I was caught off guard and very pleasantly surprised back in December when the Stars in Coma man himself, André, asked if I'd like to premiere a song from his new album here at Ooberus Oblivious! This is the first Premiere/interview I've done here and I'm extremely excited, especially because this is a very special and wonderful album.
Here's what André has to say about the album:
A lot of stuff was going on in my life during the writing process of Every Evening, the Sunset Crooks its Thumb Across the River. In the midst of the tropical Swedish summer of 2018, my wife and I decided to take a break after a nine-year relationship. Simultaneously, we were busy planning a move to Portugal, so things weren’t exactly stable in our lives.
However, the creative process surrounding this album was relatively easy as the project served as a safe haven from my otherwise tumultuous life at the time. That’s often the tradeoff you’re doing when you’re facing hardships in your life: your personal issues might be weighing you down, but it always comes with an immense charge of creative energy, at least for me. The songs were written fast and chronological as they happened in my life, from the middle of July to October 2018.
Eventually, my wife and I reached some common ground and decided to stick together. Given the turn of events, the album starts off pretty grim but eventually ends up in a more positive and redeeming place. The record, which was recorded in Malmö, Sweden, and Lisbon, Portugal, in a short period of time, is very personal, but the overall theme could universally serve as a document for when a person's life turns upside down for a period of time.
Musically, I didn’t even think of artistic inspirations this time, I just let the songs come to me and used whatever piano, guitar, organ or string sounds I found beautiful and moving at the time of recording. I guess the end result became some sort of modern take on 70's chamber pop. My new adapted town of Lisbon also served as a major source of inspiration in terms of being someplace new, providing me with a new perspective on life in the end.-----------------------------------------------------------------------
After listening to the album for a few weeks, I had a few questions for André:
The album title, "Every Evening, Sunset Crooks its Thumb Across the River", tell us more about that.
The title was inspired by this poem from Corsino Fortes called "Emigrant". When I moved to Lisbon, Portugal, in the fall of 2018, I read a lot of Portuguese poets, especially Fernando Pessoa, who is very famous here. And Fortes is from Cap Verde, which used to be a Portuguese colony. I really like his imagery and the meter is often a bit weird, a bit chopped up. The title also mixed well with the artwork.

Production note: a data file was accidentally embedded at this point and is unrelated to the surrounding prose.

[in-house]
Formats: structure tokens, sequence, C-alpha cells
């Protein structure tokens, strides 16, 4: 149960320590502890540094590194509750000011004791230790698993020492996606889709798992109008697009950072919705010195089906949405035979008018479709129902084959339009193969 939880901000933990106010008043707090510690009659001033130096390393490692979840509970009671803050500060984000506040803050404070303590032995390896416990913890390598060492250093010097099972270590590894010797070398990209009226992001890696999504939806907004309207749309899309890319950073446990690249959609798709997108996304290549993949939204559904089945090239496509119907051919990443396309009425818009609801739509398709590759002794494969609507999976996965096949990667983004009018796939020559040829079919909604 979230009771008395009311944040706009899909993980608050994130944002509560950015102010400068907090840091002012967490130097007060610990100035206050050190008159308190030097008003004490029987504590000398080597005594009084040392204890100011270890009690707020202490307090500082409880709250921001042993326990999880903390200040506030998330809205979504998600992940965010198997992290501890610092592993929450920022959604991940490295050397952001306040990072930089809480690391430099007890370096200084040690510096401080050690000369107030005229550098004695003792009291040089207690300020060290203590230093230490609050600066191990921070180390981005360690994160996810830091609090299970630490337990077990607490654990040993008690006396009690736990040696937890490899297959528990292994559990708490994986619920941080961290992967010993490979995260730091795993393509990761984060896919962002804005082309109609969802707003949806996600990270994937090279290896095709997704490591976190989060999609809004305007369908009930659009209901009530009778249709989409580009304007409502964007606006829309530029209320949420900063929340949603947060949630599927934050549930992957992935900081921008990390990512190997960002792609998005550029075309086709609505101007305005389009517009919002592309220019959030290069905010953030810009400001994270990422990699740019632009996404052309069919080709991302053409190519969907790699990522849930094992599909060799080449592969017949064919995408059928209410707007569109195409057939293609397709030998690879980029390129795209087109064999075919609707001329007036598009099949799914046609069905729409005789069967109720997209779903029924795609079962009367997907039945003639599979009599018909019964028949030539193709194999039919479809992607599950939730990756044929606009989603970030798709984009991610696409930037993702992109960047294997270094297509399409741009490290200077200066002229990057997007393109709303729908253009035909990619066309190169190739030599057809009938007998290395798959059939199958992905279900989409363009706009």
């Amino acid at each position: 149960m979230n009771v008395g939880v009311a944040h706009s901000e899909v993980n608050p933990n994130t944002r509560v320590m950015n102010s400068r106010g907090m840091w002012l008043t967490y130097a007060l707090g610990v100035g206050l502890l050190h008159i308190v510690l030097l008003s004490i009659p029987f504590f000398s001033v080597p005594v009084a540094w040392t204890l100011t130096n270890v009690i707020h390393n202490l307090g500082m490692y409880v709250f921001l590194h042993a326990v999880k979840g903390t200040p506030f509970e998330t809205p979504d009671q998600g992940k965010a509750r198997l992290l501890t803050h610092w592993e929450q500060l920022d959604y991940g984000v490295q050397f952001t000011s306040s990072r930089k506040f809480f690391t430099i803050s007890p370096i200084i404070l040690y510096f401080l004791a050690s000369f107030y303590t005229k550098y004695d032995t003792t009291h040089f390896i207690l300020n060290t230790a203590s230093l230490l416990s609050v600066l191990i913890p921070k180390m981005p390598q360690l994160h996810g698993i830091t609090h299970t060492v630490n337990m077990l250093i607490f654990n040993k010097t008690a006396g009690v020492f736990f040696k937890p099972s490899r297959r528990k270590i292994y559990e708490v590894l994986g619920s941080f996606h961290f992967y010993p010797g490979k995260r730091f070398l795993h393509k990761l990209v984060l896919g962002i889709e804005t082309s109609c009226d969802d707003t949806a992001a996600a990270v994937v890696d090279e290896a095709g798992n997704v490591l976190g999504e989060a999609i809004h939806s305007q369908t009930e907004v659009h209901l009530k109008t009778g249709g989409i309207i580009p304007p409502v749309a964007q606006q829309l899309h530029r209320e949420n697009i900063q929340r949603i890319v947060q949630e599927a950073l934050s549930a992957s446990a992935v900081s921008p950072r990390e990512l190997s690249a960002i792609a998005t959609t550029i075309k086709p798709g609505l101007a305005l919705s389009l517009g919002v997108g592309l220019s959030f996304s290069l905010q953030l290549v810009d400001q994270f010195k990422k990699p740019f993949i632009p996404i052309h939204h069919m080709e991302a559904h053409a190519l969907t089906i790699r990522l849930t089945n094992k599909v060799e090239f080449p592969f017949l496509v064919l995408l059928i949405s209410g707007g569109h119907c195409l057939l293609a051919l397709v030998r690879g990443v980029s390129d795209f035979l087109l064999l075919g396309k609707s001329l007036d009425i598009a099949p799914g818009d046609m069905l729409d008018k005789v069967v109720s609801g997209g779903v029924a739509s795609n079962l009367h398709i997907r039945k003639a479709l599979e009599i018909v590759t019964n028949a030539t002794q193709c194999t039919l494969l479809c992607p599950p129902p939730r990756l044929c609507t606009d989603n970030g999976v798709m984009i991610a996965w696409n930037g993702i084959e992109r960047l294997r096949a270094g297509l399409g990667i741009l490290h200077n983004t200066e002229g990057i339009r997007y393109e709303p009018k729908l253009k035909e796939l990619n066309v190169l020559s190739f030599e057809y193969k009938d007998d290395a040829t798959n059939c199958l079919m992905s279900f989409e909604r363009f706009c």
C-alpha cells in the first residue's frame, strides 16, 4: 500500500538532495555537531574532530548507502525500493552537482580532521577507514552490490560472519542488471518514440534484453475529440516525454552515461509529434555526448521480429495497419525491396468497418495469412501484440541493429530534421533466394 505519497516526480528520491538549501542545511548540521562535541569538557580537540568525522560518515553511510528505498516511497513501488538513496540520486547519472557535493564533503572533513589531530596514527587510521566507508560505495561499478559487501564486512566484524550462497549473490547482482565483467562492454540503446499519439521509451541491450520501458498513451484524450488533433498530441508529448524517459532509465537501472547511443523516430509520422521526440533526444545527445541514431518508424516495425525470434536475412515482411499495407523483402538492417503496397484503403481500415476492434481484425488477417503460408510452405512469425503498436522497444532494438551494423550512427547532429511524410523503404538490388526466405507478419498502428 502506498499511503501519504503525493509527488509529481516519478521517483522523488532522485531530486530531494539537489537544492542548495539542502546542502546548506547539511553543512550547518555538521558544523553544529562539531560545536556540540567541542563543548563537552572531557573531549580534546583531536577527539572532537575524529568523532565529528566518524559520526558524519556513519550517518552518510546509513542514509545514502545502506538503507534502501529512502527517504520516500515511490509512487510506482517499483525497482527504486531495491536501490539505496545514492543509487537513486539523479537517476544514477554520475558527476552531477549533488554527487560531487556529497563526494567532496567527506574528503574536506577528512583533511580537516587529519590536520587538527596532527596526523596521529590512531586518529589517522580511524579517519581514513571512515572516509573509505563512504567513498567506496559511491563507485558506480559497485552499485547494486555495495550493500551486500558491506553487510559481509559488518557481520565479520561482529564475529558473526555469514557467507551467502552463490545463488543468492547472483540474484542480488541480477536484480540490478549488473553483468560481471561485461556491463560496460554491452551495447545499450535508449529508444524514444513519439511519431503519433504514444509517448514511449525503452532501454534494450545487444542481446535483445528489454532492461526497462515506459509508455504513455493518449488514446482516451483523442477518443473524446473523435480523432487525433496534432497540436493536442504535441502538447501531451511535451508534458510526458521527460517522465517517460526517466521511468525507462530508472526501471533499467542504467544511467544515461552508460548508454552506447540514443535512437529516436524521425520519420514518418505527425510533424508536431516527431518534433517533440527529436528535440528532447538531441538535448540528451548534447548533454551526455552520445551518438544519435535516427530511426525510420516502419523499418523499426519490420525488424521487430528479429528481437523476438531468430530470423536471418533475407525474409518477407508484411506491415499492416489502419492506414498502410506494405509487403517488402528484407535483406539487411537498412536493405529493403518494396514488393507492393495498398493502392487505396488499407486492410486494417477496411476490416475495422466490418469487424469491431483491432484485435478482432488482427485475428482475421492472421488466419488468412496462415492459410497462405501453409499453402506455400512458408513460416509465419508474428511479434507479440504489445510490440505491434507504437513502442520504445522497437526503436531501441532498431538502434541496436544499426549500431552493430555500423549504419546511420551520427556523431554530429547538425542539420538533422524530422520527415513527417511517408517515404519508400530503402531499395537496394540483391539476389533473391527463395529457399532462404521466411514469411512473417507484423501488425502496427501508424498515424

The artwork was made by Simona Accattatis, an artist from Italy who resides in Lisbon. She has done a lot of street artwork in the city, and one day I just found this piece of robot art on a wall while walking around in one of the old neighborhoods. I instantly visualized this picture of two robots looking over the Tagus river in Lisbon. So I drew this sketch/doodle of my visualization and contacted Simona, who was up for doing the artwork. She actually came really close to the image in my head so I was really happy with the final outcome.
You can hear the progression of emotions from start to finish. Right in the middle of the album, "Portela 1540" is a heart-wrenching instrumental minute of sadness. You haven't had many instrumentals in the past. What's the story behind this one?
The song actually started off as a regular pop song, but I wasn't happy with it in the context of the album flow. The first four songs were recorded while I was still living in Sweden and the rest was made after our move to Lisbon, so I wanted something to represent the arrival to our new country. I didn't wanna write a new song cause I had this idea that the tracklist should follow the order in which I wrote the songs, so I just decided to take some parts of the original idea and pitch them down. It worked very well as this new ambient piece dividing the album in two parts.
It's true that not many instrumentals have made their way on past Stars in Coma albums, but last year I actually made this soundtrack for a audiobook/podcast series by Swedish comedian and author K Svensson, which was almost completely instrumental. It's a fun way to compose if you can frame it for the proper project.